(a) in column 1 thereof, the name of the highway or part of a highway; (b) in column 2 thereof, the point at which the prohibition commences; and,

(c) in column 3 thereof, the point at which the prohibition terminates.

[edit to fix numbering on seancb's request]

Comment edited by administrator seancb on 2010-02-03 12:01:31

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By seancb (registered) - website | Posted February 03, 2010 at 09:49:14

markdown renumbered the laws but it seems to still make sense. FYI, 1 through 8 should actually be 38 through 45

Comment edited by seancb on 2010-02-03 08:53:56

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By kevlahan (registered) | Posted February 03, 2010 at 09:55:56

This morning yet another pedestrian was struck at Main and Dundurn by a turning vehicle.

http://www.thespec.com/News/Local/articl...

There are police officers in the photo. I would hope they now realize that the problem is not jaywalking pedestrians (the victim was not jaywalking), but aggressive and inattentive drivers.

Why are they cracking down on pedestrians and not on drivers not yielding to or avoiding hitting pedestrians?

This whole "blame the pedestrians" spiel is a replay of the "war on cars" "blame the cyclists" furore of last summer.

The world really is upside down!

Comment edited by kevlahan on 2010-02-03 08:56:54

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By turner (registered) | Posted February 03, 2010 at 10:05:57

I was nearly hit yesterday crossing Wentworth at Stinson with a green light. The car was making a right-hand turn onto Wentworth. I actually watched him trying to squeeze past the line of cars waiting to turn left onto Wentworth.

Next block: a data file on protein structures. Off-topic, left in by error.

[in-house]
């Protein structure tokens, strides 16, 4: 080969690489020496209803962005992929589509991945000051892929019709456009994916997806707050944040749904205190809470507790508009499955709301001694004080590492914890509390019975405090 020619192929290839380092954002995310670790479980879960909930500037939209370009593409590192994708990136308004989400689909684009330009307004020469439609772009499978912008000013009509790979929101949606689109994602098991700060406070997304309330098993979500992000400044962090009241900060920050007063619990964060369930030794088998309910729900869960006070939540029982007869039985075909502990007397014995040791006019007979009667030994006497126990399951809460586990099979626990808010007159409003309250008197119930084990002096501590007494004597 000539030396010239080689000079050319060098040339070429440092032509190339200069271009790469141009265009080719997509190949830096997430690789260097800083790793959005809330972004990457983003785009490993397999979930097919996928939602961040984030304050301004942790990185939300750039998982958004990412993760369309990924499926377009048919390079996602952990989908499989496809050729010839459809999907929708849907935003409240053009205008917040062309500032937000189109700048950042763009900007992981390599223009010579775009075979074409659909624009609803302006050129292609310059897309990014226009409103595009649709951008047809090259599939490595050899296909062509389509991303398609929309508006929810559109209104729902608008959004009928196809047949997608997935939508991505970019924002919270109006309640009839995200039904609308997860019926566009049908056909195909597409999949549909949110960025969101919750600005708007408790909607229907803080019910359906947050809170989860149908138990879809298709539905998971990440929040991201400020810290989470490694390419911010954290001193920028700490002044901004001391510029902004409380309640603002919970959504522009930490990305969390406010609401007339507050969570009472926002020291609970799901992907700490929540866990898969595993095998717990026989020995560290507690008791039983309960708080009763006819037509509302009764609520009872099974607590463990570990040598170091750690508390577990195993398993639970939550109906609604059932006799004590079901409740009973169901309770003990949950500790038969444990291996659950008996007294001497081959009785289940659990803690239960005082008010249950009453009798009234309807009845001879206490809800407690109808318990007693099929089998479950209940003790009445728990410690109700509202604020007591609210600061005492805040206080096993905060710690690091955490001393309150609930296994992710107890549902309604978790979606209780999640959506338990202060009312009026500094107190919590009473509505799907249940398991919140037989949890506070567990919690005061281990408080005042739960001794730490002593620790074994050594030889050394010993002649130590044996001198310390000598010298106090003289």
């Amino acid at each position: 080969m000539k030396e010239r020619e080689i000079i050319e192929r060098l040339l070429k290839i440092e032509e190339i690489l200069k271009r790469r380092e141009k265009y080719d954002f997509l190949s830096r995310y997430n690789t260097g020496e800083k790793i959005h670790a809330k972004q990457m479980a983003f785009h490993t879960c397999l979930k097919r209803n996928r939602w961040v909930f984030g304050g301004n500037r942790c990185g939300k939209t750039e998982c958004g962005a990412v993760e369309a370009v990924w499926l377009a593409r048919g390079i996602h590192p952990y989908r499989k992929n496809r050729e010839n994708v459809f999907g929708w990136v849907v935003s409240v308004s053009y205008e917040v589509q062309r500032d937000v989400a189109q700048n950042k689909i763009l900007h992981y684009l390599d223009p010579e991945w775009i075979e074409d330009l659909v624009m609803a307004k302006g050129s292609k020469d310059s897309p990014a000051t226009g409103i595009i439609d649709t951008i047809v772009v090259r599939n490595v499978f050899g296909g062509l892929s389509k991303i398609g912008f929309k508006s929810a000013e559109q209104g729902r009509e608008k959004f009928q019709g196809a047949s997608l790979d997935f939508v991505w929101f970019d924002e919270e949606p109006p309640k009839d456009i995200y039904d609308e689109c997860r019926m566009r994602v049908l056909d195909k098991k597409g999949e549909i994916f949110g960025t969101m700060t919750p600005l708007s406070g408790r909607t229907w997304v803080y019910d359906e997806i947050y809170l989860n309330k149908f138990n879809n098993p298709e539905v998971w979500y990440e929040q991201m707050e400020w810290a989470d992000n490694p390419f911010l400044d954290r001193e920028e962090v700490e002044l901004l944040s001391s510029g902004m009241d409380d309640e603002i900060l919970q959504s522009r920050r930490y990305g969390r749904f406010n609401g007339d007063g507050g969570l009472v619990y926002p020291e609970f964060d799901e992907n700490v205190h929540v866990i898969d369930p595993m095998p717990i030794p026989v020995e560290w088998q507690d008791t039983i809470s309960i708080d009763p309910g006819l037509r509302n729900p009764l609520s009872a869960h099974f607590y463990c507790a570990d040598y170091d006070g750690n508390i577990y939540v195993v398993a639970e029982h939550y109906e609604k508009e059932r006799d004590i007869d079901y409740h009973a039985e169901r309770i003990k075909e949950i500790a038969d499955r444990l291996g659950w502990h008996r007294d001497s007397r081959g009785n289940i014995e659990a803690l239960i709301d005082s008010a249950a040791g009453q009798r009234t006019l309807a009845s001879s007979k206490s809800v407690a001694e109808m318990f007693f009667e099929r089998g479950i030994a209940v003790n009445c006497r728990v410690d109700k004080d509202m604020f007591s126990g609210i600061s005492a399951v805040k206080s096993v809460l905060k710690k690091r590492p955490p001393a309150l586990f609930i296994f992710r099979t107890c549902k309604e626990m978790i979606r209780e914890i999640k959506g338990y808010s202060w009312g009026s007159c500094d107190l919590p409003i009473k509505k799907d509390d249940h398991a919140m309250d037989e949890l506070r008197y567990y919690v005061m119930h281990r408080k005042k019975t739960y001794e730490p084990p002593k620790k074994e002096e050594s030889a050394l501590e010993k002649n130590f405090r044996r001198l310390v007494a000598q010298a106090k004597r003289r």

I walk about 45 minutes to work everyday and 45 minutes home and see this kind of thing several times a day.

The safest place to cross most streets in Hamilton is mid block. Especially our one-way freeways.

Comment edited by turner on 2010-02-03 09:06:17

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By seancb (registered) - website | Posted February 03, 2010 at 10:30:21

Also, from the definitions section:

"crosswalk" means: (i) that part of a highway at an intersection that is included within the connections of the lateral lines of the sidewalks on opposite sides of the highway measured from the curbs or, in the absence of curbs, from the edges of the roadway; or,

(ii) any portion of a roadway at an intersection or elsewhere distinctly indicated for pedestrian crossing by signs or by lines or other markings on the surface;

My interpretation of (i) is that any intersection has an assumed "crosswalk" whether it is painted or not. If there is a sidewalk perpendicular to the road you want to cross, you can keep walking as if the sidewalk is extended and it's considered a "crosswalk". If the street intersecting the one you want to cross does not have a sidewalk, you can walk across as if you are "walking on the left edge of the street" as set out in #2 in my previous post (#39 in the actual document). So ferguson is OK.

For completeness:

Schedule 25 (pedestrian entry/crossing prohibited): - The Linc (no entry or crossing) - Sherman Cut (no entry or crossing)

Schedule 25 amendment 05-285 on sept 28 2005 - No crossing of James along the North side of st joseph's drive - No crossing of James along the South side of Herkimer - No crossing James along the South side of Charlton - No crossing John along the North side of St. Joseph's drive - No crossing John along the North nor South sides of Haymarket

Schedule 26 (pedestrians, animals and cyclists prohibited) - The Linc in Ancaster